“More like a bumble-bee,” said Jack.

“What if he was to lose his head?”

“Not such a risk to him as to me,” sighed the mariner.

“What _do_ you mean, Mr. Westcott?”

“Only I never can see any man swarmin’ up a mast or so but I feel an itch
in my palms to be grapplin’ of somethin’. You’ll excuse me if I put my
arm round and lay hold of the back of your chair.”

“If it’s any comfort to you, Mr. Westcott.”

“I don’t think that chair-back very firm,” observed Jack.

“Oh! do, do look!” exclaimed the widow. “He is on one ladder, and
thrusting up another hands over head! and, oh! if his feet were to give
way! if he were to stagger! if the ladder were to slip! oh, I feel—I feel
quite giddy and faint.”

“Lean on me,” said Jack; “and—drat that chair-back! it is cracked. That’s
more substantial and agreeable to both parties.” He slipped his arm round
her waist. “England expects every man to do his dooty.”

“I really cannot bear to see poor dear Mr. Newbold thus risk his precious

“Then don’t,” said Westcott; and rising, he brought close together the
bottles of mixed sweets and almond-rock in the window. “There, now you
can’t see nor be seen. Are you better, my angel?”

“Rather,” responded Lydia in a faint voice. “And yet I’m all of a
tremble. What if he was to fall?”

“We’d mingle our tears over his grave,” said the sailor. “Now, look you

“I can’t; I’ve such a swimming in my head. O Jack! I can still see
something—a fog has swept over the top of the spire; or is it that my
eyes are deceived? He’s gone! He’s gone!”

“It is so—a passing drift of vapour. He’s all right. It will cool him.
Now, Lydia, this won’t do. You’ll fret yourself into a brain-fever if
you look at him even between the interstices of sweetie-bottles and
biscuit-tins. I must convey you where you cannot see him at all; and
there’s no place better than inside the church. And, by ginger! there
goes the parson. I’ll call him; he will let us in. And—Lydia, I took the
precaution to have a license; it cost me half-a-guinea—here it is. You’d
never be so unreasonable as to have that chucked away, so come along.”

“O Jack! I wouldn’t do anything as wasn’t right and honourable. He, up
there”—with her chin she indicated the top of the spire, then enveloped
in fog—“he’ll expect to have me if he brings down the stag.”

“Not a bit, my dear. Nothing was set down in writing, but I call you to
witness—he who had the choice was to go up the spire and leave the coast
clear for the other to propose, and to offer no just cause or impediment.
Was it not so?”

“I did not quite understand it in that light.”

“But I did.”

“Will Mr. Newbold, though?”

“My dear Lydia, he is up in a fog. England expects every man to do his
dooty. Here’s the license. Come along.”

* * * * *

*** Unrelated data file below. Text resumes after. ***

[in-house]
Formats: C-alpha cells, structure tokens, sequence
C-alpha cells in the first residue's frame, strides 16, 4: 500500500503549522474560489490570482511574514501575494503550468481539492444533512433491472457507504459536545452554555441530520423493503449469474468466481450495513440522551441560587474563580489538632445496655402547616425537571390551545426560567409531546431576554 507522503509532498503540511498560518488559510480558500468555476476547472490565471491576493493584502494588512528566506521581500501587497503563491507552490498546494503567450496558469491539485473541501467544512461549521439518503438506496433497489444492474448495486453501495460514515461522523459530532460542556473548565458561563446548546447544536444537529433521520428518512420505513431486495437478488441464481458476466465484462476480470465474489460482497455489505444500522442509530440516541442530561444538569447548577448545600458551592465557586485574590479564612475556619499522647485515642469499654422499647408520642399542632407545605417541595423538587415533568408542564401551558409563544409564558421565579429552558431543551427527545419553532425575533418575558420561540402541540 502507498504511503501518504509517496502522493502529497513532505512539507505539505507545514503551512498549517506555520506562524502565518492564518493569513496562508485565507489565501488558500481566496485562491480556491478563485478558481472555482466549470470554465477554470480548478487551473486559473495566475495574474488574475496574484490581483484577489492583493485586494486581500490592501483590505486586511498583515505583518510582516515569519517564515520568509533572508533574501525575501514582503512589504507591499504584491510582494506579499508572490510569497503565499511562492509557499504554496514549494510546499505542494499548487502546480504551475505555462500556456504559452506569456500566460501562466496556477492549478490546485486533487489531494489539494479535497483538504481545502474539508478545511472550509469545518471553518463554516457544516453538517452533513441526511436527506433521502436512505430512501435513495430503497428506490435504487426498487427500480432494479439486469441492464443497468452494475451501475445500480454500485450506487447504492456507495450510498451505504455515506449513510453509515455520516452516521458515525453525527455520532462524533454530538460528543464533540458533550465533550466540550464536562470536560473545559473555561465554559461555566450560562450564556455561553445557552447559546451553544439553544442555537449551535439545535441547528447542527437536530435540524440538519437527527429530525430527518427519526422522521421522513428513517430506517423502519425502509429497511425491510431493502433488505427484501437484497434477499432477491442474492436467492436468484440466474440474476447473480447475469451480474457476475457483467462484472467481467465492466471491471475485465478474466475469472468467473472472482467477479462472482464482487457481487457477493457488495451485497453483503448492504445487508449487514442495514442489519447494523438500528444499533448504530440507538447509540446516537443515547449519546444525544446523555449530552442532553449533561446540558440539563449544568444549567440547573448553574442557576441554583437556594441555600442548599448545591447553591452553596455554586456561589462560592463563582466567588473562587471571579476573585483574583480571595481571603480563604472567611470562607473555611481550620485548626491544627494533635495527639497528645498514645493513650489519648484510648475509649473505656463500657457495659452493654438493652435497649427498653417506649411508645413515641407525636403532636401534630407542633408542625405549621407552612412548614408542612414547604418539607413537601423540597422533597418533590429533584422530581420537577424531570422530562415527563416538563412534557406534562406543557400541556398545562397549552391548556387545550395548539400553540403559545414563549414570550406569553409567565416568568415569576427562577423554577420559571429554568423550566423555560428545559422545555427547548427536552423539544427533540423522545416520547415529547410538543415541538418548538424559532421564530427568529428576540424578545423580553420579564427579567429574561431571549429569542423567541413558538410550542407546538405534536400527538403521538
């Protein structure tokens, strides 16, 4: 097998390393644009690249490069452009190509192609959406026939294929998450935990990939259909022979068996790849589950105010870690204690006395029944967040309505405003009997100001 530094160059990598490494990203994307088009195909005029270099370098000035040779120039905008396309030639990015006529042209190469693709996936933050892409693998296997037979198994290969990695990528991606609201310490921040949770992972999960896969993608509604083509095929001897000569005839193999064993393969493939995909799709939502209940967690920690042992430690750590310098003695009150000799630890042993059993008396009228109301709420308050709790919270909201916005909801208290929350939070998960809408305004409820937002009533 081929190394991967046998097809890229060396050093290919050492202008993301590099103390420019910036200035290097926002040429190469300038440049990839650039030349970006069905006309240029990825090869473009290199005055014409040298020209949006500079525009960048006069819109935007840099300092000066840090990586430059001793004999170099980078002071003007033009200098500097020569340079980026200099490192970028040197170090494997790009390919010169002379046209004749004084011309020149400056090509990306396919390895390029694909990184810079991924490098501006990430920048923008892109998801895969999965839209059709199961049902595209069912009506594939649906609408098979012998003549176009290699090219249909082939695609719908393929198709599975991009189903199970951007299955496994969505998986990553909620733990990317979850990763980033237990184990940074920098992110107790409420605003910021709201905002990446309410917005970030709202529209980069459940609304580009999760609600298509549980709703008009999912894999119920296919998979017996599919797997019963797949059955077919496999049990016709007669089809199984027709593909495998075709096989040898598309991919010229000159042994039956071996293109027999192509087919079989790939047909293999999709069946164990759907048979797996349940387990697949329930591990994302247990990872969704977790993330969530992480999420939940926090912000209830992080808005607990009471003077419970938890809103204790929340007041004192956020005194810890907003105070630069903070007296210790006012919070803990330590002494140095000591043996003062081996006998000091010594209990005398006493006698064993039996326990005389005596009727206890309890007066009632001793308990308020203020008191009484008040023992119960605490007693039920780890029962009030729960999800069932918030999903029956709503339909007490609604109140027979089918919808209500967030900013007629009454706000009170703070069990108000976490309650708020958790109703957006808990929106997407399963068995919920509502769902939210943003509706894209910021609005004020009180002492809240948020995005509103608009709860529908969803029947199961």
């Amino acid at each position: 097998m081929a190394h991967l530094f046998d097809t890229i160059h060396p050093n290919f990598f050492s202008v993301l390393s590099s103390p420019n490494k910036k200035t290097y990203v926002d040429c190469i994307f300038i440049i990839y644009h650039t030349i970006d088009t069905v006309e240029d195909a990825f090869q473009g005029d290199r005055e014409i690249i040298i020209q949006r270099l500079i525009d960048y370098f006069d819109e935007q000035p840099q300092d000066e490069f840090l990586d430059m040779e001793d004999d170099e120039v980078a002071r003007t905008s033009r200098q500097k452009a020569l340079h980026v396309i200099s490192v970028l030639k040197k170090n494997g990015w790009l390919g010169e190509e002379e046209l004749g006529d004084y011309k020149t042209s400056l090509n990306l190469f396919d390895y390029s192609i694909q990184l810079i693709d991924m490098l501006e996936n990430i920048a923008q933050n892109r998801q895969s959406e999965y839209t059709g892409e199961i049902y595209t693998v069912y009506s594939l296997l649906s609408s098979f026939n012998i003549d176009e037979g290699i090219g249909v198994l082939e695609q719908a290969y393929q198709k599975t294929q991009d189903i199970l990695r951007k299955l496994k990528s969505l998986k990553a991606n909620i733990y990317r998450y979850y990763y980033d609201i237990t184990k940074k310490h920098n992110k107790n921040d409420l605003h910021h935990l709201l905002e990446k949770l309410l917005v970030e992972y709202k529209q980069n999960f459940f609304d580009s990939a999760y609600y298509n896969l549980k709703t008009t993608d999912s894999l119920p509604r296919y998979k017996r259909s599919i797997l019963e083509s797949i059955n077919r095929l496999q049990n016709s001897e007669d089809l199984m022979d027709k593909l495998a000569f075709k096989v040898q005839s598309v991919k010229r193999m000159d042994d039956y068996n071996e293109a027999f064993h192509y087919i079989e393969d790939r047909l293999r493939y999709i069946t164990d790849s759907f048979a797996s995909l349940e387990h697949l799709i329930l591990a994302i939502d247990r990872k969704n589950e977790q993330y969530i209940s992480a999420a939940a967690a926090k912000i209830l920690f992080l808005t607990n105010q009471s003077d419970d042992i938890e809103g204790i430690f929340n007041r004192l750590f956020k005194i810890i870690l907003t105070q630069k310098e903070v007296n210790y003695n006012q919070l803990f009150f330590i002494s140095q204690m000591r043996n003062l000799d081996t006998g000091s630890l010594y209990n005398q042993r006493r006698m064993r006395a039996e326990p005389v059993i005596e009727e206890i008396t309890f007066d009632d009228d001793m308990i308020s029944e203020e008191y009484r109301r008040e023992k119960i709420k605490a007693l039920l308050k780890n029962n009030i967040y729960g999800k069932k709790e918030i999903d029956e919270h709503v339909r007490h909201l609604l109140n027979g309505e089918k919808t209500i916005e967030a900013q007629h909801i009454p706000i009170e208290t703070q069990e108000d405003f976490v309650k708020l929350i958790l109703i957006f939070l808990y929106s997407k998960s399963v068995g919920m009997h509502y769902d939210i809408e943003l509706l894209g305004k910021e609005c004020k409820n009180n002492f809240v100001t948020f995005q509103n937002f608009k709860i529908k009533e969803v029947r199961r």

Two hours later, with a triumphant air and firm stride, the builder
entered the shop, dragging along an immense battered weathercock detached
from the spindle. It had once been gilt, it was now in a rusty, measly
condition. Within he saw the widow and sailor side by side.

“Done!” shouted he. “I’ve got the cock!”

“Done!” replied the mariner. “I’ve won the hen!”

“I’ve been up in the clouds,” said Newbold.

“And I _am_ in the seventh heaven. I’ve not been in the clouds like you.
Let me introduce you to Mrs. Westcott!”


As far as man could suppose, every element that goes to make up happiness
was united to bless Mr. and Mrs. Birdwood.

He was in easy circumstances; that is to say, he had earned enough money
not to be obliged to work any longer, and had his own little house, and
could keep a “slavey.” He was inoffensive in his pursuits, being fond of
flowers, especially of roses, which he grafted; and what harm can there
be in a man who loves gardening? Next to marrying a curate, a woman
has a good certainty of her husband turning out amiable and orderly if
he grafts roses. Then, again, he was in the prime of life, by no means
bad-looking, amiable and placid. You could not study his face and not
see that he was good-humoured. On the other hand, Mrs. Birdwood was
comely, a lively woman, neat in shape, under thirty, and of a florid
complexion—which ought to suit a man addicted to flowers.

She had made a good match, said her friends, for she was one of fourteen,
and had come penniless to his arms. She had been Eliza Gubbins, and had
dropped the Gubbins at the altar. No one could deny that she was the
gainer when she acquired a name that carried with it a suggestion of
piping and tooting and whistling and jug-jugging and cooing of all kinds
of song-birds.

But there is a fly in every cup, a thorn to every rose, some bone in
every joint you get from the butcher, a cloud in every sky.

Mr. Birdwood was of an over-placid and too easy-going nature to satisfy
Mrs. Birdwood, who was impulsive, exacting, and sanguine.

He accepted connubial felicity as he did his meals—as something
anticipated, necessary, and ordinary. Instead of exhibiting an effusion
of gratitude to his wife for making him happy, he budded his roses, and
divided his bulbs, and potted his tubers as though that were the main
object of his life, instead of falling down and admiring that luminous
transcendental being who had condescended to come into Jessamine Villa to